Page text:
Bitcoin is an online currency that you ‘mine’ using computer code. It’s not controlled by banks or governments and can only be spent in a limited range of outlets. But what is a Bitcoin and how does it work?
Q. What is a Bitcoin?
A. Bitcoin is an online form of currency that’s generated when people ‘mine’ an algorithm. The algorithm sets a limit on how many Bitcoins can be mined. Only around 21 million are ever likely to be mined and around seven million were mined in the first two years. The idea behind Bitcoin was launched in October 2008 by a programmer who used the name of Satoshi Nakamoto and it went live in 2009.
I talked to Adam Wyatt of Bullbear Analytics, a well-established market research firm for digital currency, based in the United States, when I first wrote about Bitcoin in 2014. He explained that Bitcoin is like the internet of money. “You can think of the Bitcoin protocol like TCP/IP and HTTP which are the underlying protocols that make the internet itself possible. People built services on top of those protocols, such as Google, which allowed the entire ecosystem known as the world wide web to flourish.”
Q. Where do I get Bitcoin?
A. Bitcoin isn’t issued by a bank or government in the way pound sterling, the dollar and other currencies are. You can’t see them (there are no coins or notes to carry in your purse) and they’re not accepted in many outlets at the moment.
You can either mine them yourself (not easy for most people!) or buy them from a bitcoin trader or exchange platform. There are quite a few platforms around and more springing up all the time. Some are also disappearing. When I first wrote about Bitcoin in early 2014, MTGox was the biggest Bitcoin exchange platform, but it was bankrupt by March 2014. Once you’ve bought the Bitcoin, they’re transferred to your virtual wallet.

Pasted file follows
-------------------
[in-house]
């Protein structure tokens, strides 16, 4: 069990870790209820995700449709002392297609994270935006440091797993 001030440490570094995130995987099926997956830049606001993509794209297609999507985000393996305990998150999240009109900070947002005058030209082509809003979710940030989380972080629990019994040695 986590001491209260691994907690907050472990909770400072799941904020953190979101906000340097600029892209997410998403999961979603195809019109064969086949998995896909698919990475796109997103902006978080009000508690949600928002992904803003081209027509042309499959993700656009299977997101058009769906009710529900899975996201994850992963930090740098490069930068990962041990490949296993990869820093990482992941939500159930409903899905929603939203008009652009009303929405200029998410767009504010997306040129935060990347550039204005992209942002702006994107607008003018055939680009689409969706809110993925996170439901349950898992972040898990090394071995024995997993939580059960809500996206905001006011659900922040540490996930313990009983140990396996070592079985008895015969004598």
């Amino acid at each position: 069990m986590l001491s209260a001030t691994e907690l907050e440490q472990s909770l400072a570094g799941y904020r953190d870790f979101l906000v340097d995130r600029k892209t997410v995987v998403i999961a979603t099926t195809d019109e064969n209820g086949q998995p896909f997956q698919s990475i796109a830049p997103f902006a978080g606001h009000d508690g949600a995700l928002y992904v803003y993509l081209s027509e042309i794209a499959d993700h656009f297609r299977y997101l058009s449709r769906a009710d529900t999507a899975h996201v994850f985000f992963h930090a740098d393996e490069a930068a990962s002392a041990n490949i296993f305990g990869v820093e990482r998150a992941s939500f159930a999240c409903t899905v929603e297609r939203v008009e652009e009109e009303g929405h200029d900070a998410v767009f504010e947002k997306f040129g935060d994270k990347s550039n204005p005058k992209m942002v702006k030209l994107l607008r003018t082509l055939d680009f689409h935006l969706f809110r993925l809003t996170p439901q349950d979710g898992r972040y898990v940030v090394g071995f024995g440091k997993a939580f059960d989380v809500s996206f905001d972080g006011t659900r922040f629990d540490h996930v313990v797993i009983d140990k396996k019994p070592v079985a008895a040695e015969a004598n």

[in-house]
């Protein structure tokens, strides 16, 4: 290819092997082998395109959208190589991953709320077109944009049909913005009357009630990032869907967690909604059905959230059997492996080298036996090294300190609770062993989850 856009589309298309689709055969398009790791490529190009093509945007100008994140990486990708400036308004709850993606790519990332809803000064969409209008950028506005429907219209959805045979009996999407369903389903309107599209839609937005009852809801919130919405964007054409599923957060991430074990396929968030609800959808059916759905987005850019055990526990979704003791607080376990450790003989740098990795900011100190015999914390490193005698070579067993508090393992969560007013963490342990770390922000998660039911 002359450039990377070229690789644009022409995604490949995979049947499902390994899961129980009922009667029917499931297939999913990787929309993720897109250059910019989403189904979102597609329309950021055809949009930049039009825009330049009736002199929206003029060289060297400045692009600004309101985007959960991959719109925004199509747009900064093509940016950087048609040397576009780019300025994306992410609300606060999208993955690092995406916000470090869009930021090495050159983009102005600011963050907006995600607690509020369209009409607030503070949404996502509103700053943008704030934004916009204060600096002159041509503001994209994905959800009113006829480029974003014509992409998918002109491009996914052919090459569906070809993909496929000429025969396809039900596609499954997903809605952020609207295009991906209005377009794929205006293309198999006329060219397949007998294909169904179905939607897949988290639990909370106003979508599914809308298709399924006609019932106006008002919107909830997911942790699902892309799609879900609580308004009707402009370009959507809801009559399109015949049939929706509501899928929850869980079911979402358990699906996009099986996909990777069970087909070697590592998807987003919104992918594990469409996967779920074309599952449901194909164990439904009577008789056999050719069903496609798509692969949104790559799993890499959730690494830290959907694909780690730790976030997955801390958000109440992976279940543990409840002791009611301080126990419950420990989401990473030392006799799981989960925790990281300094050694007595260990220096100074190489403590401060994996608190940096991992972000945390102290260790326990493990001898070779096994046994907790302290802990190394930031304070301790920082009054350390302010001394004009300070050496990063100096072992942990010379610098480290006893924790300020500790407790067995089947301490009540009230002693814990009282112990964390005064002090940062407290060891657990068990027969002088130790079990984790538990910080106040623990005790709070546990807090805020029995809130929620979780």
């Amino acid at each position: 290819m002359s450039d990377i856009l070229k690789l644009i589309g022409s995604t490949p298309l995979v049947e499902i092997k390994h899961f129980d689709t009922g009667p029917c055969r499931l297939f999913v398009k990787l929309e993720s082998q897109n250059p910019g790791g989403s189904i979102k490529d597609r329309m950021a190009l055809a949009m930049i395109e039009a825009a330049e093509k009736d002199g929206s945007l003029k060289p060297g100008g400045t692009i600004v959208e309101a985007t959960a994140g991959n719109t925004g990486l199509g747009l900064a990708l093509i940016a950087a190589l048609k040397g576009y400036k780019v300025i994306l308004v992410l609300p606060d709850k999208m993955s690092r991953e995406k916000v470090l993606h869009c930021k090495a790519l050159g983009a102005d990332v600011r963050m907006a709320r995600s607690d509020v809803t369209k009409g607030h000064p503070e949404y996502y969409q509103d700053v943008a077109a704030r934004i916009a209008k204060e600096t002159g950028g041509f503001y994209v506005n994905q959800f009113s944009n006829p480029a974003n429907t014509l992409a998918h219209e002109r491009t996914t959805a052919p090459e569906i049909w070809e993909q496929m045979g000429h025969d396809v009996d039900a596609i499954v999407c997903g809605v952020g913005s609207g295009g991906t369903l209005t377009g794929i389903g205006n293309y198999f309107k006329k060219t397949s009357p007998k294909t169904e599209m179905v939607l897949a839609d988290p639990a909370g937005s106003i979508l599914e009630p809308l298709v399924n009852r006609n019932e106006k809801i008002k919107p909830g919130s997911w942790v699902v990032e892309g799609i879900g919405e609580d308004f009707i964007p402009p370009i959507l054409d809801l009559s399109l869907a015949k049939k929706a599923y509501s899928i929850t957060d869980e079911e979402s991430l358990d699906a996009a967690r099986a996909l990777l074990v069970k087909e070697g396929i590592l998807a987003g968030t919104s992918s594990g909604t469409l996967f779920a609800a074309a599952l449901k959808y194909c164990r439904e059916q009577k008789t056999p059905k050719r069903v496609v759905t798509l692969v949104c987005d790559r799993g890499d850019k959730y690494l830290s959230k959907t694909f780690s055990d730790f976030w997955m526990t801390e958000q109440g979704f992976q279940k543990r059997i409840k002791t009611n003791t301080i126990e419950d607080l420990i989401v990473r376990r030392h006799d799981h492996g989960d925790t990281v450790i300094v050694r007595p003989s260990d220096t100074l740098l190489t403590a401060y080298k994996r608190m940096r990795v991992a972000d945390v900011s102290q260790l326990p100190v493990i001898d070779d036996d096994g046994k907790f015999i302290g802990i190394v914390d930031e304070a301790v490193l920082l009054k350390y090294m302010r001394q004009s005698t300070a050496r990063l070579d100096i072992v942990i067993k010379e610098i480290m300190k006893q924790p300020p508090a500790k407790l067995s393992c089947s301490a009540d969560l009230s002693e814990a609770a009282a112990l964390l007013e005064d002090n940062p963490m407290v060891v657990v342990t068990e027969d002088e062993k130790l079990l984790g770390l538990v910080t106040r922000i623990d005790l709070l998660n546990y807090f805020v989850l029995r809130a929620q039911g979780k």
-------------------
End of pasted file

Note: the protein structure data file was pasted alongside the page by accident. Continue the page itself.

Q. How much is a Bitcoin worth?
A. The values have fluctuated dramatically. In February 2013 Bitcoin was trading at $20 each, but as I write this (November 30th 2017), one Bitcoin is worth around $9,400 – although it reached $11,000 the day before.
Q. What’s the attraction of Bitcoin?
A. One main advantage is that you can make payments without involving the banks and it’s not controlled by any government. That means payments aren’t traceable in the same way that making a payment with a debit or credit card or by something like a direct debit, is. At the moment, while it’s easy to make untraceable payments in the real world (simply by paying someone cash), it’s much harder to do that online.
Some people say that because of this anonymity Bitcoin has become the currency of choice for drug dealers and other criminals. But it’s being used by a far wider community
Q. How safe is Bitcoin?
A. Hmm. That’s difficult (for me) to answer. Several computers and sites storing or trading Bitcoin have been hacked and Bitcoin have been stolen but experts say that the actual system has been tested for safety and encryption extensively.
Q Is bitcoin here to stay?
A. Yes, definitely, according to the experts. The banking crisis and the rise of internet shopping has fuelled demand for a new form of currency. Although a number of experts are concerned about Bitcoin’s rapid rise in recent months and believe we’re in a Bitcoin bubble, many also reckon that it has a long-term future.
Q. Should I invest in bitcoin?
If you’re going to invest any money in Bitcoin you have to be prepared for some stomach churning ups and downs in value. It might seem like a one-way bet, but so have many investments that have turned out to be anything but. Bitcoin may have a long term future as a form of currency, but that doesn’t mean you should pile into it as an investment.
You should only invest what you’re prepared to lose and understand that – even if you can afford to buy Bitcoin – it may take some time to sell them if you want to cash them in.
Q. Are there other currencies similar to bitcoin that are available?
Some experts believe that Bitcoin will always be the dominant player because it has ‘first mover’ advantage with the infrastructure that’s been built up specifically for it.
However, other cryptocurrencies are likely to gain market share, not least because Bitcoin’s value has risen so much that it’s getting hard to work out how much of a fraction to use for low value transactions! Other crypto currencies include Ethereum, Dash, Litecoin, Peercoin, Ripple and Mastercoin.